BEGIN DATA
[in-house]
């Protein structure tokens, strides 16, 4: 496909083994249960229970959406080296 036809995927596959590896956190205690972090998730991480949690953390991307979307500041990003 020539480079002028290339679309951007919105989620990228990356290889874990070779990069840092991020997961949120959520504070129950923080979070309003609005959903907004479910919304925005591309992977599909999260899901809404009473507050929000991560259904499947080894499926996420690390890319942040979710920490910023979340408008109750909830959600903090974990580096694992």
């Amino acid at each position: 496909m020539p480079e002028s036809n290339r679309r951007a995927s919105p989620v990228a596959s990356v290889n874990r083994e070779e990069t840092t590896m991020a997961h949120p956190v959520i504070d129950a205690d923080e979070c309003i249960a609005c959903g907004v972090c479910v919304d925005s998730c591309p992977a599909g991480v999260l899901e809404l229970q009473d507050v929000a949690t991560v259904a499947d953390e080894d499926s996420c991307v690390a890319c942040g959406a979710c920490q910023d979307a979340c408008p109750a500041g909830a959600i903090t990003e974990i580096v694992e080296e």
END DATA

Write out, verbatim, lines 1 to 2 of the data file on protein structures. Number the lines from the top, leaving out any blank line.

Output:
[in-house]
């Protein structure tokens, strides 16, 4: 496909083994249960229970959406080296 036809995927596959590896956190205690972090998730991480949690953390991307979307500041990003 020539480079002028290339679309951007919105989620990228990356290889874990070779990069840092991020997961949120959520504070129950923080979070309003609005959903907004479910919304925005591309992977599909999260899901809404009473507050929000991560259904499947080894499926996420690390890319942040979710920490910023979340408008109750909830959600903090974990580096694992």